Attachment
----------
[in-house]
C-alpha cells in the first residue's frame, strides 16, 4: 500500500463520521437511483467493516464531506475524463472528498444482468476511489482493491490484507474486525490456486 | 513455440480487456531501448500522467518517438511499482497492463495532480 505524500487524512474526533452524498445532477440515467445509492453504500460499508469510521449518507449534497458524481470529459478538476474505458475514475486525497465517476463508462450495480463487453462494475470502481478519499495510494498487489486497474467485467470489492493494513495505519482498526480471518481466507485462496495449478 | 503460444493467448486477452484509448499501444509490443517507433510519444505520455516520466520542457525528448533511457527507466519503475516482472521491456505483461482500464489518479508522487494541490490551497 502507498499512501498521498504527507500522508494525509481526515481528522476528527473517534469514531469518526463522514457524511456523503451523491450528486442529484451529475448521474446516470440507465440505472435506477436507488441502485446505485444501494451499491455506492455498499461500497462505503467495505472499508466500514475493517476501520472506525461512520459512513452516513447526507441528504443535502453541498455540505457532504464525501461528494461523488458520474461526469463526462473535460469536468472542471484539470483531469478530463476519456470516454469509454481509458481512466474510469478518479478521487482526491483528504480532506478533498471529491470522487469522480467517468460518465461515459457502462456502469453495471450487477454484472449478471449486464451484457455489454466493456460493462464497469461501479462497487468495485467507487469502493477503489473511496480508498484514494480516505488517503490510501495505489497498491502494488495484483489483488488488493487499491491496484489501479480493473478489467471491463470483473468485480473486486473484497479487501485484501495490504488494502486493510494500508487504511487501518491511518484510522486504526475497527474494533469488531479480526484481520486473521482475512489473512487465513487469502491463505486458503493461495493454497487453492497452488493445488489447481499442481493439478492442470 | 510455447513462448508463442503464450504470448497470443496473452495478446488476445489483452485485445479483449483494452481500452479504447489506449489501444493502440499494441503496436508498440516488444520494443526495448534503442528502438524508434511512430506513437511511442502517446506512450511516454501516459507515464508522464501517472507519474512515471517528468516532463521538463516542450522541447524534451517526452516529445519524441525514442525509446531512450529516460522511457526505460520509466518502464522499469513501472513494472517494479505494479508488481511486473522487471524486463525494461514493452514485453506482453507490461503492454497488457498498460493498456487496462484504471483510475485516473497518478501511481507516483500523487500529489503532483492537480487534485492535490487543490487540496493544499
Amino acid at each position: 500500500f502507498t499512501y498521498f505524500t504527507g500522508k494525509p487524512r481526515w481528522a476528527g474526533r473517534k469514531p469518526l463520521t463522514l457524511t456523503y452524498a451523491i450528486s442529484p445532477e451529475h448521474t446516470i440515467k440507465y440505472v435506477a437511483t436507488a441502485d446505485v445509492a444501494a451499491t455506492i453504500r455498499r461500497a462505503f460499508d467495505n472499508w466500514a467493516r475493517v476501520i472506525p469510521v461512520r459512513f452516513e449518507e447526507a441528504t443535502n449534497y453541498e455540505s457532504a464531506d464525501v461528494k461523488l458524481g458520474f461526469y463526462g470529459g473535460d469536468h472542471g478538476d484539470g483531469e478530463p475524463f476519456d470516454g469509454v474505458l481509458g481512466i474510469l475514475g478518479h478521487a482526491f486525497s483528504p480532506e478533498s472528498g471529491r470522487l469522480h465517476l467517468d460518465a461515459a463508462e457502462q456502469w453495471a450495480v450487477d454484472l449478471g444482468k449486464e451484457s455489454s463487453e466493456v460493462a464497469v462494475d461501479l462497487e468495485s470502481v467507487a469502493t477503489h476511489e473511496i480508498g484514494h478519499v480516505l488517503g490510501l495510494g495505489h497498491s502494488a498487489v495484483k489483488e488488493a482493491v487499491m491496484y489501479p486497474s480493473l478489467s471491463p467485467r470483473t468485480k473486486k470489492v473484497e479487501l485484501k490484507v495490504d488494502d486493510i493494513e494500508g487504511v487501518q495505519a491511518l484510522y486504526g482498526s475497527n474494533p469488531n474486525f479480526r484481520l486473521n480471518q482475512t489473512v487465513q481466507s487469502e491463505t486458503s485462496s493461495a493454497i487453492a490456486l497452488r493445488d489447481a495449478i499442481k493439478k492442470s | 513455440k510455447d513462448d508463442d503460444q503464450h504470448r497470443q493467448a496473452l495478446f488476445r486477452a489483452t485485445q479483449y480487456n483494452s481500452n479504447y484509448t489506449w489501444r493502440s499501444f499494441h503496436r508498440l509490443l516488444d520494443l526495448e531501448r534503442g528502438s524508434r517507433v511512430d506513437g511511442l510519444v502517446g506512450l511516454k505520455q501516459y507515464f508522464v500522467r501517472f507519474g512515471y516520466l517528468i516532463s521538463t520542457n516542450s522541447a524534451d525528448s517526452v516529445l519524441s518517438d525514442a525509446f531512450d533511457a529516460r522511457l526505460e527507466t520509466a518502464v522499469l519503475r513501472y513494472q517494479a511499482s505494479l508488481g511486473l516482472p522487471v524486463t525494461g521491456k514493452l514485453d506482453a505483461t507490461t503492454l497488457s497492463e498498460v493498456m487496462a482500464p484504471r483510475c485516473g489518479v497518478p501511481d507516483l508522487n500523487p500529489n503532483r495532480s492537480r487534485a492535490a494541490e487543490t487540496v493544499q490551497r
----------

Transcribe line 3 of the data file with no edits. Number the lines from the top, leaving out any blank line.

Amino acid at each position: 500500500f502507498t499512501y498521498f505524500t504527507g500522508k494525509p487524512r481526515w481528522a476528527g474526533r473517534k469514531p469518526l463520521t463522514l457524511t456523503y452524498a451523491i450528486s442529484p445532477e451529475h448521474t446516470i440515467k440507465y440505472v435506477a437511483t436507488a441502485d446505485v445509492a444501494a451499491t455506492i453504500r455498499r461500497a462505503f460499508d467495505n472499508w466500514a467493516r475493517v476501520i472506525p469510521v461512520r459512513f452516513e449518507e447526507a441528504t443535502n449534497y453541498e455540505s457532504a464531506d464525501v461528494k461523488l458524481g458520474f461526469y463526462g470529459g473535460d469536468h472542471g478538476d484539470g483531469e478530463p475524463f476519456d470516454g469509454v474505458l481509458g481512466i474510469l475514475g478518479h478521487a482526491f486525497s483528504p480532506e478533498s472528498g471529491r470522487l469522480h465517476l467517468d460518465a461515459a463508462e457502462q456502469w453495471a450495480v450487477d454484472l449478471g444482468k449486464e451484457s455489454s463487453e466493456v460493462a464497469v462494475d461501479l462497487e468495485s470502481v467507487a469502493t477503489h476511489e473511496i480508498g484514494h478519499v480516505l488517503g490510501l495510494g495505489h497498491s502494488a498487489v495484483k489483488e488488493a482493491v487499491m491496484y489501479p486497474s480493473l478489467s471491463p467485467r470483473t468485480k473486486k470489492v473484497e479487501l485484501k490484507v495490504d488494502d486493510i493494513e494500508g487504511v487501518q495505519a491511518l484510522y486504526g482498526s475497527n474494533p469488531n474486525f479480526r484481520l486473521n480471518q482475512t489473512v487465513q481466507s487469502e491463505t486458503s485462496s493461495a493454497i487453492a490456486l497452488r493445488d489447481a495449478i499442481k493439478k492442470s | 513455440k510455447d513462448d508463442d503460444q503464450h504470448r497470443q493467448a496473452l495478446f488476445r486477452a489483452t485485445q479483449y480487456n483494452s481500452n479504447y484509448t489506449w489501444r493502440s499501444f499494441h503496436r508498440l509490443l516488444d520494443l526495448e531501448r534503442g528502438s524508434r517507433v511512430d506513437g511511442l510519444v502517446g506512450l511516454k505520455q501516459y507515464f508522464v500522467r501517472f507519474g512515471y516520466l517528468i516532463s521538463t520542457n516542450s522541447a524534451d525528448s517526452v516529445l519524441s518517438d525514442a525509446f531512450d533511457a529516460r522511457l526505460e527507466t520509466a518502464v522499469l519503475r513501472y513494472q517494479a511499482s505494479l508488481g511486473l516482472p522487471v524486463t525494461g521491456k514493452l514485453d506482453a505483461t507490461t503492454l497488457s497492463e498498460v493498456m487496462a482500464p484504471r483510475c485516473g489518479v497518478p501511481d507516483l508522487n500523487p500529489n503532483r495532480s492537480r487534485a492535490a494541490e487543490t487540496v493544499q490551497r